Bush and big U.S. banks beg for help from the oil barons
Bush has been doing some fast talking in the court of Saudi Arabia’s King Abdullah, imploring His Majesty to boost oil production to so that gas prices for U.S. consumers can come down in time for the fall election.
As part of his charm offensive, Bush has promised to bolster the dictatorship’s arsenal with “900 sophisticated satellite-guided missiles.” He also rattled his tattered saber against Iran, Saudi Arabia’s archenemy.
While Bush and the King talk bombs, oil, and war amid the bling of the royal family’s “lush horse farm,” bankers over on Wall Street are squirming to get their paws on a few (billion) of the petrodollars that are swelling Saudi coffers.
Citigroup — the world’s largest bank — Merrill Lynch, and now JP Morgan Chase have all admitted to staggering, multibillion-dollar losses from the ongoing subprime mortgage meltdown. To keep themselves in business, these giant institutions are essentially selling chunks of themselves to foreign governments and other mega-investors in exchange for massive “capital infusions.”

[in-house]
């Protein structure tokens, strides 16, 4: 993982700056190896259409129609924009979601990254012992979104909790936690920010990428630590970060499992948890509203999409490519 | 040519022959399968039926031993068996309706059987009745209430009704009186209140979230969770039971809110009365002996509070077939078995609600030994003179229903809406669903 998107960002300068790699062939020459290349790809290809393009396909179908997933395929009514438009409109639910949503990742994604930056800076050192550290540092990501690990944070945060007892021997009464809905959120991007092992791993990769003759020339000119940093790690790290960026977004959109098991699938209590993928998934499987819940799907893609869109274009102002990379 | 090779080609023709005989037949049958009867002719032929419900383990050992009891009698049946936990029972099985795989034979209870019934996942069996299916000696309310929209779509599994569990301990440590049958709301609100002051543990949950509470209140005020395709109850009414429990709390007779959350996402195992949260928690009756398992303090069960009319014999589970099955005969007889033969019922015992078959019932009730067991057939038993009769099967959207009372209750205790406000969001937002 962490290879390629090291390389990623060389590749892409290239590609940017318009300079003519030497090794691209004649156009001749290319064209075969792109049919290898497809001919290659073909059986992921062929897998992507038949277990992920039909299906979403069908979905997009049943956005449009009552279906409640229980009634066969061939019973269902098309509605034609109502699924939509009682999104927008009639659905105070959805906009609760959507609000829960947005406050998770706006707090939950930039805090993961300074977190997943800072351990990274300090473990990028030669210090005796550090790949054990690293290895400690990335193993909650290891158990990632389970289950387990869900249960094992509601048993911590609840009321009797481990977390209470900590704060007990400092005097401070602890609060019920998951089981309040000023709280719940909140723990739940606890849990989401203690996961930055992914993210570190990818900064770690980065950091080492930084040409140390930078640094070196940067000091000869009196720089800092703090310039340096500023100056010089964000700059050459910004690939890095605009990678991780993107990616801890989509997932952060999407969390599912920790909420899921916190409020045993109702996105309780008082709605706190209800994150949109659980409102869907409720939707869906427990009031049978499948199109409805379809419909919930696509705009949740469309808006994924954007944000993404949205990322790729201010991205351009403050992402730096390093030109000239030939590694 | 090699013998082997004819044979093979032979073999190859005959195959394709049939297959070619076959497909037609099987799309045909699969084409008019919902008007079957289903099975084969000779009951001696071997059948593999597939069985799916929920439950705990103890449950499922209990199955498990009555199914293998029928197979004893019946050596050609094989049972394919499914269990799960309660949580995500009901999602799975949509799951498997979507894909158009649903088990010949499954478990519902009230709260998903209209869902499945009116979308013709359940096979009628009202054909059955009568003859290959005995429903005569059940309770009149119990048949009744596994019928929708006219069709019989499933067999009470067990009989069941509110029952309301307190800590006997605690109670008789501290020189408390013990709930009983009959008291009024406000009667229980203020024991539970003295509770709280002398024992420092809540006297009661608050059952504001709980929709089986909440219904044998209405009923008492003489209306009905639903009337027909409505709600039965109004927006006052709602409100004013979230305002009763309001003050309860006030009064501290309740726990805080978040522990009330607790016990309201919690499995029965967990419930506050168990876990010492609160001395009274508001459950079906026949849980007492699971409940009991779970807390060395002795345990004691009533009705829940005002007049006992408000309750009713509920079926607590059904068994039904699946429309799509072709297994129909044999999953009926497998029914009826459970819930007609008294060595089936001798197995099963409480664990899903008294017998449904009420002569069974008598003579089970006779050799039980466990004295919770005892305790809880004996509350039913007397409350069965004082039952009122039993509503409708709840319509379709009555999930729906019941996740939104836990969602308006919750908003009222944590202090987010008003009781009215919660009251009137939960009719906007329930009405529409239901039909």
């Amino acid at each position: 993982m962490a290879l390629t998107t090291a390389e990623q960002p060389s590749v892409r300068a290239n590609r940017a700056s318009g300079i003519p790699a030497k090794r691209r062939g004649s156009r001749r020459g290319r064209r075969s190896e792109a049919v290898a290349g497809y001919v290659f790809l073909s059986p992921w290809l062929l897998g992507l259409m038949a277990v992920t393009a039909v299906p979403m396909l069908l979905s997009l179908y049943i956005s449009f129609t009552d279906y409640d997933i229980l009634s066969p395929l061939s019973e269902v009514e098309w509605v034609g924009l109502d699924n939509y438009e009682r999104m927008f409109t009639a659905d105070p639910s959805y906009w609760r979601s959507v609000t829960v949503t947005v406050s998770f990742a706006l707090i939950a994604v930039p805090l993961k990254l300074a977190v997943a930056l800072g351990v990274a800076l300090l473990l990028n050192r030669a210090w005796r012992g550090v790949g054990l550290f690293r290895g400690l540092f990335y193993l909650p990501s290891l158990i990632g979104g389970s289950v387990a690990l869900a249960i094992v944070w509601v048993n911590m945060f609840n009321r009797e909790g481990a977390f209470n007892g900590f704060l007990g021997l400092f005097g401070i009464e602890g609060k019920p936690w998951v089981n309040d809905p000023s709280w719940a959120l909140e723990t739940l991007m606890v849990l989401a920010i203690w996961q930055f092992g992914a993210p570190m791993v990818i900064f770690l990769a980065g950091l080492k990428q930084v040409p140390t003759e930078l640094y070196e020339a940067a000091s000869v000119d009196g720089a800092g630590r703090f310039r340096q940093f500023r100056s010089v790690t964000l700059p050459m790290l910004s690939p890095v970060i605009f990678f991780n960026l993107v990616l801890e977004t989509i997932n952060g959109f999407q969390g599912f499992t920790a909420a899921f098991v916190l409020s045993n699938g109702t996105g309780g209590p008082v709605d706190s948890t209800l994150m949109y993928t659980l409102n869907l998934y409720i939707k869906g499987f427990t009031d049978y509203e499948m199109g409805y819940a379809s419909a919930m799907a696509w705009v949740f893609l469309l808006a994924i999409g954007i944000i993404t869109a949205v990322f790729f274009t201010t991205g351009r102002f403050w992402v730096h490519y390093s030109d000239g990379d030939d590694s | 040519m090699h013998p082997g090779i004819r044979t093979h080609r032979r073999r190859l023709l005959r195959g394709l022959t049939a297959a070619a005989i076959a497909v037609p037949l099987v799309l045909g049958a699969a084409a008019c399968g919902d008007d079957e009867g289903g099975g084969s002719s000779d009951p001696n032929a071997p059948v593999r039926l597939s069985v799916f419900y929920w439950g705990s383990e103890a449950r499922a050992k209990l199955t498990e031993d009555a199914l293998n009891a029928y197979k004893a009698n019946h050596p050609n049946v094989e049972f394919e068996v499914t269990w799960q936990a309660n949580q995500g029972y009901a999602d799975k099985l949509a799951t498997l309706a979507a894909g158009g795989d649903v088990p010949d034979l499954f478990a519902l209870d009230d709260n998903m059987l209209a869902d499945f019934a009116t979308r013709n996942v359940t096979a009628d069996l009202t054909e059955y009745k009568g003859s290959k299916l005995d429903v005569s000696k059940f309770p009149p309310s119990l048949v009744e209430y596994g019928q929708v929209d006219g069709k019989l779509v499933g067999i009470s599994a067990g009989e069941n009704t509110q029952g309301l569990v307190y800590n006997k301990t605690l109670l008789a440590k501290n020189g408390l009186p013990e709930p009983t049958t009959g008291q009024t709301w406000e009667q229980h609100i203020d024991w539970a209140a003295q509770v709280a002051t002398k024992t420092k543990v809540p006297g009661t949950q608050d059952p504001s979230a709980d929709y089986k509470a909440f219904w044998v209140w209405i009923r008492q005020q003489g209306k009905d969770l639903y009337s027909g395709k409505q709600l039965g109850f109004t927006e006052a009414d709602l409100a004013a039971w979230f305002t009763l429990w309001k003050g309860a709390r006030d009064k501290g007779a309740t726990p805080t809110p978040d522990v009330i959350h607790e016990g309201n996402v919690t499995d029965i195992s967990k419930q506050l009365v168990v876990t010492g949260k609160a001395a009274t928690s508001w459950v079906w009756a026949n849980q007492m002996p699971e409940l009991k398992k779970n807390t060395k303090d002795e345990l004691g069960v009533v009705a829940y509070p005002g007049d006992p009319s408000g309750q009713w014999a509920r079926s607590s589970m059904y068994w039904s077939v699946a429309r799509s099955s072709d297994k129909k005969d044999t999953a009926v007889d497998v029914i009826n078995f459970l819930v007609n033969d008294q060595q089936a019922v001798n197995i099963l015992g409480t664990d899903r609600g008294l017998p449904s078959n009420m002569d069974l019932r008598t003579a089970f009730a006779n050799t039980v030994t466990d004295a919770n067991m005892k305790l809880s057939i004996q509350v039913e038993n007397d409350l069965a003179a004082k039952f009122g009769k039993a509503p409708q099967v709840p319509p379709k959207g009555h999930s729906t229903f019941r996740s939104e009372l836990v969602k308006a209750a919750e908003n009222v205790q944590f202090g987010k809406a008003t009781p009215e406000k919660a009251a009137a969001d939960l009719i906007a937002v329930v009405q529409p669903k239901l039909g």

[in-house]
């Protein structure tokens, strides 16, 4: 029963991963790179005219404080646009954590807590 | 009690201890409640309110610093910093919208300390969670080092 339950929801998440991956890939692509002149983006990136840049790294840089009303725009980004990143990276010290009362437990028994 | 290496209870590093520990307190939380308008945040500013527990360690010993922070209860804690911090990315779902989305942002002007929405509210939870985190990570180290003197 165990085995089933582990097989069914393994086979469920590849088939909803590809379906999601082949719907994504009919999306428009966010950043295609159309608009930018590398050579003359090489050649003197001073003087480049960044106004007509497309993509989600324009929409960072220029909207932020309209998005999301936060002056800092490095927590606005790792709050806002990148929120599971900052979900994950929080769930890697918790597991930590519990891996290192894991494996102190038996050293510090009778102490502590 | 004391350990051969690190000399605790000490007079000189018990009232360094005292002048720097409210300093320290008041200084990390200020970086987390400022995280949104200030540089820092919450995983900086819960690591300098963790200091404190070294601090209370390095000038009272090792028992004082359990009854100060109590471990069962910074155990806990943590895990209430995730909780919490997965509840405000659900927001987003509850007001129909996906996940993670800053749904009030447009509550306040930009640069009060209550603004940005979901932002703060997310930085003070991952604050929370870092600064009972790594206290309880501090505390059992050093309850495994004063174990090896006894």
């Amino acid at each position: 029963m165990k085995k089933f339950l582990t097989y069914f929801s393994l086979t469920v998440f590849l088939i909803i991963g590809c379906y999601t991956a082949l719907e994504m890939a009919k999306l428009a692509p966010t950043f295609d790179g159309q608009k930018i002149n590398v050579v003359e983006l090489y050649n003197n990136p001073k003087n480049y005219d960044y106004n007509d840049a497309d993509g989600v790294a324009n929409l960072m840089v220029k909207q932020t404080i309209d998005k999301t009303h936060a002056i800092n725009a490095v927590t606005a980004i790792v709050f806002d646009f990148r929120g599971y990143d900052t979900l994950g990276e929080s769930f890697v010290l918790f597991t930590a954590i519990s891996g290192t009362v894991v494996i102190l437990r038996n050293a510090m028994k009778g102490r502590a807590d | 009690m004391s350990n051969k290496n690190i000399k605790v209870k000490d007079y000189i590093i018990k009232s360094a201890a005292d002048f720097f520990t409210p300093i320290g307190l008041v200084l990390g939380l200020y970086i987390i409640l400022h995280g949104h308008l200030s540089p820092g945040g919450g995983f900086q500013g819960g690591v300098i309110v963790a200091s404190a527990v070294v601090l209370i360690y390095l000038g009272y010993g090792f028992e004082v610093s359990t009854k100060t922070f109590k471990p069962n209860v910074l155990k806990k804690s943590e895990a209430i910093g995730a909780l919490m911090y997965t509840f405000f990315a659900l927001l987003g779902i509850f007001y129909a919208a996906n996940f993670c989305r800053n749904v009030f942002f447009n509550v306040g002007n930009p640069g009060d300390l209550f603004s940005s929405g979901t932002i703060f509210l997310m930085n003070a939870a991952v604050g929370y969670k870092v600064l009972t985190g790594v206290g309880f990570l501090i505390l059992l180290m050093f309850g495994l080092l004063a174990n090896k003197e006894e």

The trend may be in its early stages. No serious observer thinks that the big U.S. banks have come even close to fully reckoning with losses from the subprime debacle. And then there’s the looming specter of credit-card debt: these same institutions are crossing their fingers that strapped U.S. consumers can keep up with their massive credit-card bills as we edge into recession. If not, expect yet more epochal losses for for the big banks.
And more begging, as well. Among the gilded doors Wall Street’s finest will be knocking on are those of the Saudi royal palace. (Prince Alwaleed bin Talal is already a major and influential Citigroup shareholder.) Other Mideast oil barons should also brace themselves for pitches from Wall Street. Citigroup has already gotten a tidy $7.5 billion from the Abu Dhabi Investment Authority, run by an oil-producing arm of the United Arab Emirates.
Not only do we depend on the benevolence of Mideast oil producers to run our cars, but also, increasingly, our banks.